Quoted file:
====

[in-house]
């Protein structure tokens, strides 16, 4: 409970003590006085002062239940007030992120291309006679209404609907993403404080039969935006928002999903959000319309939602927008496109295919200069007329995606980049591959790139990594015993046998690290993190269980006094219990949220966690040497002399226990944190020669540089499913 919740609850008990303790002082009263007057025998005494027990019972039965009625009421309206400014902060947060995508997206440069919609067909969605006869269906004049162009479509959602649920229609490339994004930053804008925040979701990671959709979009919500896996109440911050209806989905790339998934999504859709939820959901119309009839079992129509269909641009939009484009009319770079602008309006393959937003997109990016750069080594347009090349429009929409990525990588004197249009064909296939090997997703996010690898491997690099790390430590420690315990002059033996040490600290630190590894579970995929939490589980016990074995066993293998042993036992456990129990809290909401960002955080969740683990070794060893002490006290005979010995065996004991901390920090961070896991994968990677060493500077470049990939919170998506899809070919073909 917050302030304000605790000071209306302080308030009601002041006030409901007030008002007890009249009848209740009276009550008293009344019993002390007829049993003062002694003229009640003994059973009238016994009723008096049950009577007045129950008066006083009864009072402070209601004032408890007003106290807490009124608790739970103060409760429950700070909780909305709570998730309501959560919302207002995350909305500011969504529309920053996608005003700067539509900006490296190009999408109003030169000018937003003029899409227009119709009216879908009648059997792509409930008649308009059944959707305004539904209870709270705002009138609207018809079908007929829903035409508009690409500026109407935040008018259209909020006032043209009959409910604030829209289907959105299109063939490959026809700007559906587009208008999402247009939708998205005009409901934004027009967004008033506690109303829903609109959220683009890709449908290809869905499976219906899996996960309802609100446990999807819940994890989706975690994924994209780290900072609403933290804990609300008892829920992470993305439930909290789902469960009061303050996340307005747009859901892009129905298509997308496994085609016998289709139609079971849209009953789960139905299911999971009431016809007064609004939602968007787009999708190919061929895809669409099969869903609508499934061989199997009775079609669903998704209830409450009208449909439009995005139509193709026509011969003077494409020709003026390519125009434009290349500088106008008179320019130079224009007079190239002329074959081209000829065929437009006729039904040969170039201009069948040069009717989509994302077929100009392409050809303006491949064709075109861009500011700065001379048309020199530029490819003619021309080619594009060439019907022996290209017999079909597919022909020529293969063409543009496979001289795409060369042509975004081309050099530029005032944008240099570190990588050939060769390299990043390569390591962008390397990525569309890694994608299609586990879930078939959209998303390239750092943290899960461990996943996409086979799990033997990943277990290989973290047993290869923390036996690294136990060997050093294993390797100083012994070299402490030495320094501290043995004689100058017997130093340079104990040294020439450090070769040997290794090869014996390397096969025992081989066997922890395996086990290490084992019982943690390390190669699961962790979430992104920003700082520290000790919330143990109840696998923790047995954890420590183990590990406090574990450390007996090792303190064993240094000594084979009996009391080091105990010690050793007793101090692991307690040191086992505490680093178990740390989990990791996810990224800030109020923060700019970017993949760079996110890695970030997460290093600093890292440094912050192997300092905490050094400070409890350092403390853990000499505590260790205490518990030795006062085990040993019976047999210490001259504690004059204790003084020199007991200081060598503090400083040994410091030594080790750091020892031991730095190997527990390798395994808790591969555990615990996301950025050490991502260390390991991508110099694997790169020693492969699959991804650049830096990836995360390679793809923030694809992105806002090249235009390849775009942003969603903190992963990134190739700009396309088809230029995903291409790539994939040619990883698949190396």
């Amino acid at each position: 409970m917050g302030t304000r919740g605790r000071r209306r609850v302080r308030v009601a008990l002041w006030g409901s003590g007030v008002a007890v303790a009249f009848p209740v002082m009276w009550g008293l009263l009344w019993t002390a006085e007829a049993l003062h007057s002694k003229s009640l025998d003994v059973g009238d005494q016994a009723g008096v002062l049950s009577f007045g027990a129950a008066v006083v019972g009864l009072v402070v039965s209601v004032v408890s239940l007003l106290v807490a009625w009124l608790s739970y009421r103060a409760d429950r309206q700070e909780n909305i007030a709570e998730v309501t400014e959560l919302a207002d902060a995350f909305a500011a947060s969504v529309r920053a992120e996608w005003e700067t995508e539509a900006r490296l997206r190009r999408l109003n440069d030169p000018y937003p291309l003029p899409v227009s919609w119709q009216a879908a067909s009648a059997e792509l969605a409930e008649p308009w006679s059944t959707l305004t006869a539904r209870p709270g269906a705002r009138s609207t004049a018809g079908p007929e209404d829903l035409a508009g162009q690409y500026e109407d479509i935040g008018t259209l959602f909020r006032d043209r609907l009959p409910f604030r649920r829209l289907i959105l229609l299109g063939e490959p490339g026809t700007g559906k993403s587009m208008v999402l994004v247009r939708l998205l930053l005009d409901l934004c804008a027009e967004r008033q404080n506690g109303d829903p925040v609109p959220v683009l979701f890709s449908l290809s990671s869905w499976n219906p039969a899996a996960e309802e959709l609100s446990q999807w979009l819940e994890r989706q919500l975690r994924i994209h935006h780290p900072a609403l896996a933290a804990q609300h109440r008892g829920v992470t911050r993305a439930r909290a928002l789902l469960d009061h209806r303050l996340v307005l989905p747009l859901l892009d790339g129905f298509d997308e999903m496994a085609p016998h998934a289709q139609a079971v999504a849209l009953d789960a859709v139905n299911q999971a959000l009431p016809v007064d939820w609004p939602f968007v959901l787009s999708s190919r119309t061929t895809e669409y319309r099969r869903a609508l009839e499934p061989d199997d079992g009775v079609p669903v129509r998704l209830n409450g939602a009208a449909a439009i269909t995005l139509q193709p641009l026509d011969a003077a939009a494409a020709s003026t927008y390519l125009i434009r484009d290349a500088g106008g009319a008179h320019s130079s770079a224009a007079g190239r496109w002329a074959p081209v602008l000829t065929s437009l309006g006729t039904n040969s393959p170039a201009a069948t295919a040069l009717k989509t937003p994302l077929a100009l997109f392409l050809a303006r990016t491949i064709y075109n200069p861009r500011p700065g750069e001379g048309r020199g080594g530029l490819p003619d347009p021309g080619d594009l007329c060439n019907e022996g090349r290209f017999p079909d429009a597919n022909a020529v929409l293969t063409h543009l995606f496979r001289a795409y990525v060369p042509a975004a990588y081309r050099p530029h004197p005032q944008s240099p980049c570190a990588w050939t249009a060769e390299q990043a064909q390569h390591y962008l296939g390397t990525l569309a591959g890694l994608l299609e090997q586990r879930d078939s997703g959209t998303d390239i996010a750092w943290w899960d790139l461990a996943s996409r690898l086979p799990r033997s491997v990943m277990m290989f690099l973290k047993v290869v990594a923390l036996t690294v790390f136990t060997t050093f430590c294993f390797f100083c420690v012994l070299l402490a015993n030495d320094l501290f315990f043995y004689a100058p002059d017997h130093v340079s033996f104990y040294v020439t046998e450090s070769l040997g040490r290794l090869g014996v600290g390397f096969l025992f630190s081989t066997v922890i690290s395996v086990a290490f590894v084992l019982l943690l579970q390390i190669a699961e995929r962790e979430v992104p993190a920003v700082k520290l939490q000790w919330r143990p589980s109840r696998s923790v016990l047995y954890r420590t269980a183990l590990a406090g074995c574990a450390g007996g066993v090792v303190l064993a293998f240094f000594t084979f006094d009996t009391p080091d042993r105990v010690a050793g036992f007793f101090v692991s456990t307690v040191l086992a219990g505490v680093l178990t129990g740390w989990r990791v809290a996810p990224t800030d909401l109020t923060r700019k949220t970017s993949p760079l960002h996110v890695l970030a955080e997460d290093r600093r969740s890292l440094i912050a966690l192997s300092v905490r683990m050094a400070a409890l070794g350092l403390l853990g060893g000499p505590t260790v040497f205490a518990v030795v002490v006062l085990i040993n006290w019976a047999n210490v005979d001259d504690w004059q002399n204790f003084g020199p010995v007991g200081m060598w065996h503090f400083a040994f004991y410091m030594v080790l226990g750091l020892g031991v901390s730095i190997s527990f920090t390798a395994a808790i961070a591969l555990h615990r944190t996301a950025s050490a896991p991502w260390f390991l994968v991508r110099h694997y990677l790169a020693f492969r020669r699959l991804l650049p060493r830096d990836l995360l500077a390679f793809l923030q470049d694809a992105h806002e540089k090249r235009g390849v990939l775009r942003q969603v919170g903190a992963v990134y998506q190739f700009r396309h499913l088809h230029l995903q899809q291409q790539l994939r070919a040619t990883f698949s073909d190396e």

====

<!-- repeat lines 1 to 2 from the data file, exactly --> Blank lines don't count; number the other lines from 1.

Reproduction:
[in-house]
């Protein structure tokens, strides 16, 4: 409970003590006085002062239940007030992120291309006679209404609907993403404080039969935006928002999903959000319309939602927008496109295919200069007329995606980049591959790139990594015993046998690290993190269980006094219990949220966690040497002399226990944190020669540089499913 919740609850008990303790002082009263007057025998005494027990019972039965009625009421309206400014902060947060995508997206440069919609067909969605006869269906004049162009479509959602649920229609490339994004930053804008925040979701990671959709979009919500896996109440911050209806989905790339998934999504859709939820959901119309009839079992129509269909641009939009484009009319770079602008309006393959937003997109990016750069080594347009090349429009929409990525990588004197249009064909296939090997997703996010690898491997690099790390430590420690315990002059033996040490600290630190590894579970995929939490589980016990074995066993293998042993036992456990129990809290909401960002955080969740683990070794060893002490006290005979010995065996004991901390920090961070896991994968990677060493500077470049990939919170998506899809070919073909 917050302030304000605790000071209306302080308030009601002041006030409901007030008002007890009249009848209740009276009550008293009344019993002390007829049993003062002694003229009640003994059973009238016994009723008096049950009577007045129950008066006083009864009072402070209601004032408890007003106290807490009124608790739970103060409760429950700070909780909305709570998730309501959560919302207002995350909305500011969504529309920053996608005003700067539509900006490296190009999408109003030169000018937003003029899409227009119709009216879908009648059997792509409930008649308009059944959707305004539904209870709270705002009138609207018809079908007929829903035409508009690409500026109407935040008018259209909020006032043209009959409910604030829209289907959105299109063939490959026809700007559906587009208008999402247009939708998205005009409901934004027009967004008033506690109303829903609109959220683009890709449908290809869905499976219906899996996960309802609100446990999807819940994890989706975690994924994209780290900072609403933290804990609300008892829920992470993305439930909290789902469960009061303050996340307005747009859901892009129905298509997308496994085609016998289709139609079971849209009953789960139905299911999971009431016809007064609004939602968007787009999708190919061929895809669409099969869903609508499934061989199997009775079609669903998704209830409450009208449909439009995005139509193709026509011969003077494409020709003026390519125009434009290349500088106008008179320019130079224009007079190239002329074959081209000829065929437009006729039904040969170039201009069948040069009717989509994302077929100009392409050809303006491949064709075109861009500011700065001379048309020199530029490819003619021309080619594009060439019907022996290209017999079909597919022909020529293969063409543009496979001289795409060369042509975004081309050099530029005032944008240099570190990588050939060769390299990043390569390591962008390397990525569309890694994608299609586990879930078939959209998303390239750092943290899960461990996943996409086979799990033997990943277990290989973290047993290869923390036996690294136990060997050093294993390797100083012994070299402490030495320094501290043995004689100058017997130093340079104990040294020439450090070769040997290794090869014996390397096969025992081989066997922890395996086990290490084992019982943690390390190669699961962790979430992104920003700082520290000790919330143990109840696998923790047995954890420590183990590990406090574990450390007996090792303190064993240094000594084979009996009391080091105990010690050793007793101090692991307690040191086992505490680093178990740390989990990791996810990224800030109020923060700019970017993949760079996110890695970030997460290093600093890292440094912050192997300092905490050094400070409890350092403390853990000499505590260790205490518990030795006062085990040993019976047999210490001259504690004059204790003084020199007991200081060598503090400083040994410091030594080790750091020892031991730095190997527990390798395994808790591969555990615990996301950025050490991502260390390991991508110099694997790169020693492969699959991804650049830096990836995360390679793809923030694809992105806002090249235009390849775009942003969603903190992963990134190739700009396309088809230029995903291409790539994939040619990883698949190396």